Construction spending, one of the main economic indicators for future growth, rose 5.8 percent year-over-year in February, according to the U.S. Census Bureau.
At a $808.9 billion annual rate, spending was actually down somewhat from January’s revised totals, falling slightly by 1.1 percent to February. But again, the data is an increase from February 2011’s $764.2 billion, and for the first two months of 2012, construction spending is 7.4 percent above the same period in 2011 at $111.3 billion.
More specifically, construction in the private sector was at a $527.3 billion annual rate in February, a 0.8 percent decline from January. Residential construction held firm at $246.5 billion, and nonresidential construction was 1.6 percent lower at $280.8 billion.
On the public construction end, February’s annual rate of $281.6 billion was 1.7 percent lower than January, and both education and highway construction were also down by respective amounts of 2.5 and 2.6 percent.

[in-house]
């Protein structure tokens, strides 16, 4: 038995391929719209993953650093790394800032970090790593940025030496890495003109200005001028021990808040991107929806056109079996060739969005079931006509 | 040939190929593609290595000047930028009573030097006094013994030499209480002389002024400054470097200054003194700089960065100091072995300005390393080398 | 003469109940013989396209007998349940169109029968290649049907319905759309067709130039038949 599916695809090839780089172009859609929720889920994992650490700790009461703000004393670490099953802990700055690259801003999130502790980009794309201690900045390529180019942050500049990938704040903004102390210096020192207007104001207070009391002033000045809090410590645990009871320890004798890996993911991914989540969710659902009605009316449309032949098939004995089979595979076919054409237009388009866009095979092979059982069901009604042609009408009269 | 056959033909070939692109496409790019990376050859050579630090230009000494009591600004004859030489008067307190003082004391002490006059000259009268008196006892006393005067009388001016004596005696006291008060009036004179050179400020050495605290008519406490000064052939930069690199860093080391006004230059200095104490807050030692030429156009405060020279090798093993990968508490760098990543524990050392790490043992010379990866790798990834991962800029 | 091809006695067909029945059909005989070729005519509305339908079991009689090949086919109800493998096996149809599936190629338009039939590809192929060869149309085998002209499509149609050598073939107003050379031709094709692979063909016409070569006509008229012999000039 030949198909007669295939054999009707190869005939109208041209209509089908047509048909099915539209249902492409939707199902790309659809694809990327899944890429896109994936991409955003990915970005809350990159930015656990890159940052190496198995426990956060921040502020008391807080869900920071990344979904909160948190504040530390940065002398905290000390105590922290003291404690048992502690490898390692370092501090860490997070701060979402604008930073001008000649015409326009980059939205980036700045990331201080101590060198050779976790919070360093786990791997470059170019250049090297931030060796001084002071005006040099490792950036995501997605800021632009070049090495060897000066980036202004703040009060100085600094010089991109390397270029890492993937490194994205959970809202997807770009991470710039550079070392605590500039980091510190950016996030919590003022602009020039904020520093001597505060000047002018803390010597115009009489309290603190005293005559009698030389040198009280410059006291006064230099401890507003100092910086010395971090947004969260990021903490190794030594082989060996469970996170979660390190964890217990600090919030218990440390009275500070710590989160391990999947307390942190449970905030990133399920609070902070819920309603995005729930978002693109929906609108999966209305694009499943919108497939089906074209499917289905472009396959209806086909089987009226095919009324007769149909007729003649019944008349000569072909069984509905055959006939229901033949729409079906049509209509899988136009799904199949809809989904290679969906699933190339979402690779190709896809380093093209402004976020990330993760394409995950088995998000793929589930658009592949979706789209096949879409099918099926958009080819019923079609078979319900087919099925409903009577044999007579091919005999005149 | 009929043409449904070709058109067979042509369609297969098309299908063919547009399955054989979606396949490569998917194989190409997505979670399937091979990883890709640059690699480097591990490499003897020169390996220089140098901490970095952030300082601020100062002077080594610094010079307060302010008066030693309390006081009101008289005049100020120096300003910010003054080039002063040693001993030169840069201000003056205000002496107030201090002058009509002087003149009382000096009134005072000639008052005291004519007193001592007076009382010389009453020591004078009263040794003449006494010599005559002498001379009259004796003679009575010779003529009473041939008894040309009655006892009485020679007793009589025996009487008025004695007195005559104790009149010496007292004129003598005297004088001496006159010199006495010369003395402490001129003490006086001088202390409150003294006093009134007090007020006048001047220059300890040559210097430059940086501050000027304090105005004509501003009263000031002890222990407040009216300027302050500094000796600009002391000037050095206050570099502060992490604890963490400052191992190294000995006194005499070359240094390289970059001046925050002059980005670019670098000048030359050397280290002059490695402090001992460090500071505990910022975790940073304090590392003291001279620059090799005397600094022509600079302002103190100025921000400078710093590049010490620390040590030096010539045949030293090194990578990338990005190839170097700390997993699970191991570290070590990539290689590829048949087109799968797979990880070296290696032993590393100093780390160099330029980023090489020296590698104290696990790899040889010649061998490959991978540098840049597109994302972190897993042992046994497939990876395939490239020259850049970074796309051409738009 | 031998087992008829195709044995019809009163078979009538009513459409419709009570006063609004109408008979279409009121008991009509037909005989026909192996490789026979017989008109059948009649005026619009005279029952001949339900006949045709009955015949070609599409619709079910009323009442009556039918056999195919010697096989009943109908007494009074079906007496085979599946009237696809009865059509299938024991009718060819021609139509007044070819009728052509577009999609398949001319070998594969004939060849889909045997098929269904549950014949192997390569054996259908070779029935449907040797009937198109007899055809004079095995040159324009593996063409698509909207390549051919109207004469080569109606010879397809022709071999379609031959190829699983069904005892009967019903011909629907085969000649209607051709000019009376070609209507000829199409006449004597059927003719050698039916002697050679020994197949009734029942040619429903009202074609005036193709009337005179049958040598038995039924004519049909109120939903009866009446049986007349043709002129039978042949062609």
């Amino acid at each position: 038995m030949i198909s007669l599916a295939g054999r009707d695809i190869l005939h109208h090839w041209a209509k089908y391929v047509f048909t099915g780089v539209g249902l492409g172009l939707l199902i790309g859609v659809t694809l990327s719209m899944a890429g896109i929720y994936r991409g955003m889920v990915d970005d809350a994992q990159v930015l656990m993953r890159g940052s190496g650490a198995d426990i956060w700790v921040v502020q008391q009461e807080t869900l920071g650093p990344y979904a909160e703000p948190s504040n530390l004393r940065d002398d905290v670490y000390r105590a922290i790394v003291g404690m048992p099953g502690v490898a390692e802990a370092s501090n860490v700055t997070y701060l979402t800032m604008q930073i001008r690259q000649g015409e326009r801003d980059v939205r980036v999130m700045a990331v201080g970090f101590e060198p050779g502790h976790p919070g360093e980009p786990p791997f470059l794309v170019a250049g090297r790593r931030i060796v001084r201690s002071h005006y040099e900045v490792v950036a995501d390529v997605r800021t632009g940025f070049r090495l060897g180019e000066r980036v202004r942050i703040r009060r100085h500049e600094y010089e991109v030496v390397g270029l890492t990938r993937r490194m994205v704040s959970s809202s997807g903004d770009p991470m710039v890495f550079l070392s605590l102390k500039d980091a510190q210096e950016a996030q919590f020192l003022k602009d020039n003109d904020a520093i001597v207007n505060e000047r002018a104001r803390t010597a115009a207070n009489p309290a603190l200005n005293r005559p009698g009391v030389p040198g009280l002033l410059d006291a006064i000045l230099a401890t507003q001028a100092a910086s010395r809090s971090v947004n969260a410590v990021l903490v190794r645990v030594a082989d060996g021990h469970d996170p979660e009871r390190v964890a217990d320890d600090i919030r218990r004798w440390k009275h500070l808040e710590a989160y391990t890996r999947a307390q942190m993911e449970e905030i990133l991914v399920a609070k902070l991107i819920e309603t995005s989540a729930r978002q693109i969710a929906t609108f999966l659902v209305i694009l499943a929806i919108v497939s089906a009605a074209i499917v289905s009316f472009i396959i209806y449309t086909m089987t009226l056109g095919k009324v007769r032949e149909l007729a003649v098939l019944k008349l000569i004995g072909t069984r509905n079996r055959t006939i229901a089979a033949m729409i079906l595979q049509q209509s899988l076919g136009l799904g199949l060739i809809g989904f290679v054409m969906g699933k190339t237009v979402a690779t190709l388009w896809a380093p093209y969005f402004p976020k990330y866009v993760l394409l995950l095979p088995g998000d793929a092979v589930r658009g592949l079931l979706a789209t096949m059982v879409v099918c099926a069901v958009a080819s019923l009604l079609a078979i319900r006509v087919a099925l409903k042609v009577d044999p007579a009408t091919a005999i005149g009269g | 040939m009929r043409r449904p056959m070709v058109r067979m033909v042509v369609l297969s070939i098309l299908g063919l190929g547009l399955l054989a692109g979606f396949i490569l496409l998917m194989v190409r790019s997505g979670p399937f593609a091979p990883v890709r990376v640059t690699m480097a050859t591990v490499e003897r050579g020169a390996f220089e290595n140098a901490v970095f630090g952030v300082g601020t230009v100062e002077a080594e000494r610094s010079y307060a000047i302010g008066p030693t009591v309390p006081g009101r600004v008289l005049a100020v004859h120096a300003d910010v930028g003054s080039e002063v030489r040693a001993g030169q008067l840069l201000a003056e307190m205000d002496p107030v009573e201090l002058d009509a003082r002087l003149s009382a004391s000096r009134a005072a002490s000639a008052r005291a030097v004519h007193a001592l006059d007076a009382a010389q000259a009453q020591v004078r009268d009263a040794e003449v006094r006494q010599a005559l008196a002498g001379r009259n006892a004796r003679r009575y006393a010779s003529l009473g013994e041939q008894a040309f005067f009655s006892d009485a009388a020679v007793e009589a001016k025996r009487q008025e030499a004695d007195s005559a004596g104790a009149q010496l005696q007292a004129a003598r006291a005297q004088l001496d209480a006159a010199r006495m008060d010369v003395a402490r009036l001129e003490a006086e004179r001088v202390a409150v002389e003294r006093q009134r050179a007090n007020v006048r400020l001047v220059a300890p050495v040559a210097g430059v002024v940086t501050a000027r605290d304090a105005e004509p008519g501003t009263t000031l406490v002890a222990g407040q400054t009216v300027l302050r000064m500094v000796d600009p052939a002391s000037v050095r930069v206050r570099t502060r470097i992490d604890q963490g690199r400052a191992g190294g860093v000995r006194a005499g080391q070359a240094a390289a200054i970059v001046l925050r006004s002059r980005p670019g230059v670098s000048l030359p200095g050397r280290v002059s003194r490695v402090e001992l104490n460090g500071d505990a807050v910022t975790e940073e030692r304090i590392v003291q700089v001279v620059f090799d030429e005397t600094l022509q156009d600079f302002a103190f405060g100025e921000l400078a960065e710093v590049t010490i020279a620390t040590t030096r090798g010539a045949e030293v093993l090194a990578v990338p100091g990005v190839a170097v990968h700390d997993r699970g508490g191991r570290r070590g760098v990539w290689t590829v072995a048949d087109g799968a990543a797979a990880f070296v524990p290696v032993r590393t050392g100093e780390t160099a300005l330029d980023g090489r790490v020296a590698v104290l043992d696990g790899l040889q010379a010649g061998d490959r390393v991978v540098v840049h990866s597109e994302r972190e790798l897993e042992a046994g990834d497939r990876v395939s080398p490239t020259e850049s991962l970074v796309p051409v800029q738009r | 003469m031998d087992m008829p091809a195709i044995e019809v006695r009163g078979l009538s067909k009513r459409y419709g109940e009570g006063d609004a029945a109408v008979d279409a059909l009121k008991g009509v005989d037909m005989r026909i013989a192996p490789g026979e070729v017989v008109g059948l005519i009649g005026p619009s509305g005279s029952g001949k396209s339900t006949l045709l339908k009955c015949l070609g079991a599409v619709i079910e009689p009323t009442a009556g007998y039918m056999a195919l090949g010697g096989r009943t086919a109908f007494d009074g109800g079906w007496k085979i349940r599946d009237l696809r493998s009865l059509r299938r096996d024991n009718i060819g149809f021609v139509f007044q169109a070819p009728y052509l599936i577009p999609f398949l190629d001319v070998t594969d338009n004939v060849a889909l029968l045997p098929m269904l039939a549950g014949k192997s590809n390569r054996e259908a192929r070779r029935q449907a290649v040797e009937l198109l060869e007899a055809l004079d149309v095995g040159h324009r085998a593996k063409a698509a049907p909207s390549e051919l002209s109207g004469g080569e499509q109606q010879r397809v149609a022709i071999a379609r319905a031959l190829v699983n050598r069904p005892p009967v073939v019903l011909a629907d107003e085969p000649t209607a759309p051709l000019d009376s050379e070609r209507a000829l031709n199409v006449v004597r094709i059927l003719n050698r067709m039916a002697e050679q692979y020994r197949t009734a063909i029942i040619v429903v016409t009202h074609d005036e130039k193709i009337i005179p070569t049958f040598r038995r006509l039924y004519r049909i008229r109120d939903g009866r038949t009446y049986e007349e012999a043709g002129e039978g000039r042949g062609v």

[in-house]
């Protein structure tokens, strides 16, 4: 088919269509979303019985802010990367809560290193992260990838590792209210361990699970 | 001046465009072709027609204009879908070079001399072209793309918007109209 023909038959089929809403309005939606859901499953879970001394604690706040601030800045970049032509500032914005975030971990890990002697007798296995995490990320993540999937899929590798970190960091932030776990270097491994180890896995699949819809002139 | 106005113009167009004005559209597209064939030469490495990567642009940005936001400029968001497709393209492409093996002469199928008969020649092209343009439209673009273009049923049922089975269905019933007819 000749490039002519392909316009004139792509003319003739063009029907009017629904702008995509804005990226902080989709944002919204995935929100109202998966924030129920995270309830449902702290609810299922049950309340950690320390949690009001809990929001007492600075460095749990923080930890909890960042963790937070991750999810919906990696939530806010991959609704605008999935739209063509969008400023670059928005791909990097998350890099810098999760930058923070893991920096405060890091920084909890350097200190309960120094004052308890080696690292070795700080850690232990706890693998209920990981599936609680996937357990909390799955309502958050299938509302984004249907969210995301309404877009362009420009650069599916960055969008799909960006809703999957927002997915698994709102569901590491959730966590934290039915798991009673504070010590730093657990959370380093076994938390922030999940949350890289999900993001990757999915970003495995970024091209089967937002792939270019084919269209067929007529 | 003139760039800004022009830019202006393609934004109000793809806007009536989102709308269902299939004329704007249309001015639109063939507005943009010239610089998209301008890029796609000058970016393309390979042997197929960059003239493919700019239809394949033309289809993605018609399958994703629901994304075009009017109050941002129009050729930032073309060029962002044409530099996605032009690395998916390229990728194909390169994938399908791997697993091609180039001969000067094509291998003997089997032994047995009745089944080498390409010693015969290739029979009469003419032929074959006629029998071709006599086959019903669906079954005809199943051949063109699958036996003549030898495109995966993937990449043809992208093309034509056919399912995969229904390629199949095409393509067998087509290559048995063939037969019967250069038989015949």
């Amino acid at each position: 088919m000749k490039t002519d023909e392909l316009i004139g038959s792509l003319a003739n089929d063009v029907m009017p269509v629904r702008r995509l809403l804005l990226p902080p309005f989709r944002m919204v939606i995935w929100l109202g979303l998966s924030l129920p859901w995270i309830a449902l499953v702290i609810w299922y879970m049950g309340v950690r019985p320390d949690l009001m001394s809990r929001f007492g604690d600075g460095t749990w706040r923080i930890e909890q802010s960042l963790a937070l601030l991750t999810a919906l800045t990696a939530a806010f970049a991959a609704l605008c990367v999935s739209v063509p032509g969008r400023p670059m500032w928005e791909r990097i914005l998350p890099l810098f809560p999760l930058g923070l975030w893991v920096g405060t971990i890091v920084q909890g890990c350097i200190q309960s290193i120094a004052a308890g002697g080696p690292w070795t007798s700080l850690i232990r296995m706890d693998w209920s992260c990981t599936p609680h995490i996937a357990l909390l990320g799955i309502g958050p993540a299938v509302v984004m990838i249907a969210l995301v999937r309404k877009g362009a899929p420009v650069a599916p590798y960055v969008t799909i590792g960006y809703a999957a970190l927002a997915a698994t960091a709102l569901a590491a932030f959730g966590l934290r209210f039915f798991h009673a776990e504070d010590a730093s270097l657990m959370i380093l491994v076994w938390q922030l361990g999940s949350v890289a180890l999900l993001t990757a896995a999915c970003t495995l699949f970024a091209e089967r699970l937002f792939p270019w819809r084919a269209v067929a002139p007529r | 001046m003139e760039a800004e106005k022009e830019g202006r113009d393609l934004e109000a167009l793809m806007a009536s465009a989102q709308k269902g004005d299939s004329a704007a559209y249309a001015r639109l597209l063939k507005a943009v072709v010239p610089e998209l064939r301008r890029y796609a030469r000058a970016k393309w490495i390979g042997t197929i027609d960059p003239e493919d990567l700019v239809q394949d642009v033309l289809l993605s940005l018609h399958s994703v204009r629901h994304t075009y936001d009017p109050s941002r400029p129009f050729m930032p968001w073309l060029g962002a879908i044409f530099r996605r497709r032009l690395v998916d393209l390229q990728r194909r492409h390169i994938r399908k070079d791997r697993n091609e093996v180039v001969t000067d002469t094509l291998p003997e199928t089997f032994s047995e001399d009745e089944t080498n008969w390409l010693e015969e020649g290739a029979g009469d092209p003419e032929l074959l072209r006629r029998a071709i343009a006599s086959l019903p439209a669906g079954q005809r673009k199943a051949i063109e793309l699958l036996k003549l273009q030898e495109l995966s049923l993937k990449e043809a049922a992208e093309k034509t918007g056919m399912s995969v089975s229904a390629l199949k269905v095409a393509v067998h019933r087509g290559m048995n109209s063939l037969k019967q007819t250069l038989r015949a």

A number of news outlets, such as this article by Business Week, quoted Derek Holt, the vice president of economics at Scotia Capital in Toronto, and his skeptical disposition on the housing market.
“There is an exaggerated sense that U.S. housing may be on the mend,” Holt said. “People lack the confidence and the means to buy and are instead renting. This is benefiting home construction firms that are focused upon this segment, but doesn’t imply consumer enthusiasm.”
Is there something to Holt’s comments? We’ve been covering the latest developments in housing pretty closely the last couple weeks, and from delinquency rates, to investment home sales, to the nature of interest rates, to the greater relationship between housing and the economy, there have been a number of positive indicators that housing is at the early stages of a slow, but sustainable, recovery.